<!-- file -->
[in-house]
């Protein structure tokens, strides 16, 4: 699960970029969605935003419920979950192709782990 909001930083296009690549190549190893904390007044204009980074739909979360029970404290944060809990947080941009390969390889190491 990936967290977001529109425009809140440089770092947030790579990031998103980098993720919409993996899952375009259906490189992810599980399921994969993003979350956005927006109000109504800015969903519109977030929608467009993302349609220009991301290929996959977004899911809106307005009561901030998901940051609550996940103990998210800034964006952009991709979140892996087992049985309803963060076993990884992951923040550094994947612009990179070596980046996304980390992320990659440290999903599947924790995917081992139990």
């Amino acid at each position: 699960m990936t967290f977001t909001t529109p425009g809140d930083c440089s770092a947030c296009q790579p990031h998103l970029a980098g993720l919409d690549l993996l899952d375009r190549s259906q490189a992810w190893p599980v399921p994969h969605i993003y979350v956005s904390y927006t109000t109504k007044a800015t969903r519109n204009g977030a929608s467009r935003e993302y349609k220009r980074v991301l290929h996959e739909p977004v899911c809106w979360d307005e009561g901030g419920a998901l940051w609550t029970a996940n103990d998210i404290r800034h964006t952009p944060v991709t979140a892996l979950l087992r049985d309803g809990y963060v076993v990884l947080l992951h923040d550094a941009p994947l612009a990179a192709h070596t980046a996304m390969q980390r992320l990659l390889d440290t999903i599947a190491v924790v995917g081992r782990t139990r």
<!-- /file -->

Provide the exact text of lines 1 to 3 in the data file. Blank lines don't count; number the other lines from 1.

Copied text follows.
[in-house]
């Protein structure tokens, strides 16, 4: 699960970029969605935003419920979950192709782990 909001930083296009690549190549190893904390007044204009980074739909979360029970404290944060809990947080941009390969390889190491 990936967290977001529109425009809140440089770092947030790579990031998103980098993720919409993996899952375009259906490189992810599980399921994969993003979350956005927006109000109504800015969903519109977030929608467009993302349609220009991301290929996959977004899911809106307005009561901030998901940051609550996940103990998210800034964006952009991709979140892996087992049985309803963060076993990884992951923040550094994947612009990179070596980046996304980390992320990659440290999903599947924790995917081992139990």
């Amino acid at each position: 699960m990936t967290f977001t909001t529109p425009g809140d930083c440089s770092a947030c296009q790579p990031h998103l970029a980098g993720l919409d690549l993996l899952d375009r190549s259906q490189a992810w190893p599980v399921p994969h969605i993003y979350v956005s904390y927006t109000t109504k007044a800015t969903r519109n204009g977030a929608s467009r935003e993302y349609k220009r980074v991301l290929h996959e739909p977004v899911c809106w979360d307005e009561g901030g419920a998901l940051w609550t029970a996940n103990d998210i404290r800034h964006t952009p944060v991709t979140a892996l979950l087992r049985d309803g809990y963060v076993v990884l947080l992951h923040d550094a941009p994947l612009a990179a192709h070596t980046a996304m390969q980390r992320l990659l390889d440290t999903i599947a190491v924790v995917g081992r782990t139990r």